Last weekend I was out with my friend at a local bookstore and she asked me, “How do you choose what books to read?”
It’s a great question, because there are so many books out there that interest me, but even if I read all day and all night (what a great job that would be!) I could only read a small fraction of the ones that capture my attention. So I have to be somewhat discriminating. I thought I’d share with you a few of my favorite sources for finding great books.
My absolute number one source is the library. I am a huge fan of the public library system. I read so much that I couldn’t possibly afford to purchase or find room for all the books, so 90% of what I read is borrowed from the library or leant by a friend. One of my favorite things to do is go to the main branch and browse, although I tend to do that less often now that the online system for searching and requesting books is so easy. I used to have sort of a system for my library browsing though, because I wanted to choose a well-rounded stack of books to bring home for the next week or two. It sort of went like this:
1. Check out the new fiction. I almost always picked up a book from this section.
2. Venture into the cavernous halls of nonfiction and browse through subjects that interested me: history, music, arts and crafts, health. Sometimes I found things I liked, sometimes not. But I loved being in that section because it smelled like old, musty books.
3. Go to the mystery shelves and pick up an Agatha Christie, preferably one starring Hercule Poirot. I’m sorry to say that I’ve read them all. But I think I’ve forgotten most of the endings by now, so maybe it’s time to read them again.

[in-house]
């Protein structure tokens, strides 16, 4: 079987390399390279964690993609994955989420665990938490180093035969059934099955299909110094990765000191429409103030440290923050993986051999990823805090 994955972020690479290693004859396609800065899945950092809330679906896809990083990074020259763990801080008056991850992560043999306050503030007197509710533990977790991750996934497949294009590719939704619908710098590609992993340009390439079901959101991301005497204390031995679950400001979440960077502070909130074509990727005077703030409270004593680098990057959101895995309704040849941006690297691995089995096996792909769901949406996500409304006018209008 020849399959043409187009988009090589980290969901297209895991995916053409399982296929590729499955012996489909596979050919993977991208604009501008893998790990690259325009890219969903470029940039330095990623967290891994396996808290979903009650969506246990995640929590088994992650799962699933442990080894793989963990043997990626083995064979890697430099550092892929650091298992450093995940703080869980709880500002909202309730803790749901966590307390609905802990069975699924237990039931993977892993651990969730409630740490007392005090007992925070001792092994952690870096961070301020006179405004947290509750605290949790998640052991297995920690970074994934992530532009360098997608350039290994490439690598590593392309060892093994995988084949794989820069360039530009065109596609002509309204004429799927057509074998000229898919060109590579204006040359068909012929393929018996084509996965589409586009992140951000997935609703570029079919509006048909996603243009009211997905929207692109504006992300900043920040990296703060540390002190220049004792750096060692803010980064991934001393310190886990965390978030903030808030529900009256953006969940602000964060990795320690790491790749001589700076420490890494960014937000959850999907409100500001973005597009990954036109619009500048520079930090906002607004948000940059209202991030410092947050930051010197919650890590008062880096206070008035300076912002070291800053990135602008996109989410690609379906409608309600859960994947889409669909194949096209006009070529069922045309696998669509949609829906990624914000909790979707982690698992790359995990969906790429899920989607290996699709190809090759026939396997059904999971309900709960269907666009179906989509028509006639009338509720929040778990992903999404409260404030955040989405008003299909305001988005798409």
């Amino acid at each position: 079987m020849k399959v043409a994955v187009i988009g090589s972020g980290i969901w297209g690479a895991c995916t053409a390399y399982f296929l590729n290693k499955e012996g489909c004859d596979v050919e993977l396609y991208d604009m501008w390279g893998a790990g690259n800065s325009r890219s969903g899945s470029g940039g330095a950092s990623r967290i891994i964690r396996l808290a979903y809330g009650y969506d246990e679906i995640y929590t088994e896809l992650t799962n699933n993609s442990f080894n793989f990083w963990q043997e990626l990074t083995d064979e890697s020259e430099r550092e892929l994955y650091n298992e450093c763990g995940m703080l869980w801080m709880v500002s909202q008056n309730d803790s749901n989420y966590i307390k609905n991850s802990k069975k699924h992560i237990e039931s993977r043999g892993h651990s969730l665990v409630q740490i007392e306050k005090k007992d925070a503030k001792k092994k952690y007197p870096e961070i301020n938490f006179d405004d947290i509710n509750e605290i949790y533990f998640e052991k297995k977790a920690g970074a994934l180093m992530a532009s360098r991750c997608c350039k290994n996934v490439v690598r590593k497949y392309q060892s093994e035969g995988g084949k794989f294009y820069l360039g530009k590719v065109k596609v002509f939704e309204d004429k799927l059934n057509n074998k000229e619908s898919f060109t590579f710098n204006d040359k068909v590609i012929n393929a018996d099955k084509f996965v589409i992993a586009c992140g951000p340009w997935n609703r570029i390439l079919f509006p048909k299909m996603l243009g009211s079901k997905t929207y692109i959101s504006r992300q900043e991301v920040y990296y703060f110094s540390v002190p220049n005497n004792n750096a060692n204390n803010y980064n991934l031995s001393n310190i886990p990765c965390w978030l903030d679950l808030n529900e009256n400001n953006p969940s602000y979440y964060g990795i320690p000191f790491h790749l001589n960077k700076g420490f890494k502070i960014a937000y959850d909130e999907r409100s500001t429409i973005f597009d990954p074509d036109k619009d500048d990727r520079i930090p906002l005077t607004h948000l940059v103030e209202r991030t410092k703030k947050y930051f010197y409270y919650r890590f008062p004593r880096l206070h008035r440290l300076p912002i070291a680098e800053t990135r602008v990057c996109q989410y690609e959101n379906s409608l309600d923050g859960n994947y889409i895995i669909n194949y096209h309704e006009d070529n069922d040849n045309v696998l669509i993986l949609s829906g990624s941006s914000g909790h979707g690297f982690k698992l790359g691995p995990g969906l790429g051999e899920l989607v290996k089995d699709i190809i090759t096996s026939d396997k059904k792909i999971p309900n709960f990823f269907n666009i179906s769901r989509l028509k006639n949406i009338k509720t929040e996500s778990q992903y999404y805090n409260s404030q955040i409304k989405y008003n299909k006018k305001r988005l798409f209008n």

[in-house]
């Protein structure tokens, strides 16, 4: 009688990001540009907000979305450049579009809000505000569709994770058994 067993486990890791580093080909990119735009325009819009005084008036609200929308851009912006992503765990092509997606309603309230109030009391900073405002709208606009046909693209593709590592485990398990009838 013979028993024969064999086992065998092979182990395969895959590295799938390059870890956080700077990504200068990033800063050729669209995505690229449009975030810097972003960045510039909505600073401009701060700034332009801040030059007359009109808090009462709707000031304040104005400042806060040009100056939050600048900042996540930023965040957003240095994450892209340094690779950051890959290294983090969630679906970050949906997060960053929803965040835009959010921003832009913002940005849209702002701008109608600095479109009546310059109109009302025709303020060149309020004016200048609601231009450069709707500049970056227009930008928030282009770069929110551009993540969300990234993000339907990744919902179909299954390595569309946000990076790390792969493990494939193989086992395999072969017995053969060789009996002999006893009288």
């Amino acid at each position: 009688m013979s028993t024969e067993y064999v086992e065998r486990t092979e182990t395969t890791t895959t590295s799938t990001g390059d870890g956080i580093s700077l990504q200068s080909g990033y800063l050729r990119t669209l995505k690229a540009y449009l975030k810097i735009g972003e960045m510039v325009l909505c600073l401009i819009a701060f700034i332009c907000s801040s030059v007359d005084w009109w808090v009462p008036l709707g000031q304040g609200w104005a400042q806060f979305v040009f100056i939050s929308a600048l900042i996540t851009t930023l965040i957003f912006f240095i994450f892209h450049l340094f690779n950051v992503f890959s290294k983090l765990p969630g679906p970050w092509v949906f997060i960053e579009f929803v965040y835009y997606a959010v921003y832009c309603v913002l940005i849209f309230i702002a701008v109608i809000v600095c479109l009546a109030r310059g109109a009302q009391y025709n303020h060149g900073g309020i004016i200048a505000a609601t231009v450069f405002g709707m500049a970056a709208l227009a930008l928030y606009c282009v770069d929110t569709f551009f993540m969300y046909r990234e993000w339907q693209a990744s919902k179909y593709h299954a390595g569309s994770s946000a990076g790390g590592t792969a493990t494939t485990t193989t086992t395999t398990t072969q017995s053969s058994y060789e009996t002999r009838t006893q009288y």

4. Go to the general fiction section. This is where I got creative. I knew I couldn’t possibly browse through the whole section each time I visited, or I’d be there for hours. So each time I went, I chose a letter from the alphabet and only looked at those authors. I wasn’t totally regimented about it, though. I could have gone from A to Z in a year, but I just picked random letters. If I had less time, I’d pick something like O or E. If I had more, I’d go with M or S. Once I’d picked a letter, I’d choose a few books, depending on what caught my eye or whether there were particular authors I’d heard of but never tried. After that, I’d go hunting through the rest of the fiction stacks for whoever were my favorite authors at the time.
5. Finish with the YA and audiobook section because in the main branch of my library, they used to be in the same room, right near the checkout desk. I love audiobooks, although I am careful with my selections, because the reader really makes or breaks the book. I listen to them in the car on the way to work, and consequently, I love my commute.
By the time I left the library, I always had a stack of books I could hardly carry. It never seemed to occur to me to bring a shopping bag.
A more recent source of book searching is the website Good Reads, which has lists of top rated books in each genre and also shows you what your friends on the site are reading. I also like browsing Amazon and walking through Barnes and Noble with a pumpkin spice latte in hand. My Barnes and Noble browsing is similar to my library browsing, except I tend to spend more time in the memoir section these days. I also walk out with far fewer books.
I also check out recommendations on authors’ blogs. I figure they’re in the business and must have their fingers on the pulse. One of my favorite memoirist/novelists is Jen Lancaster, who blogs frequently at Jennsylvania. Every season she puts out a couple of lists of books she’s screened from the advance copies she receives. I recently read one of her summer recommendations, Girl in Translation by Jean Kwok, and it was fantastic.
Finally, I listen to recommendations from friends and family, especially my mother and mother-in-law, who always seem to know what I’ll like.
How do you find good books?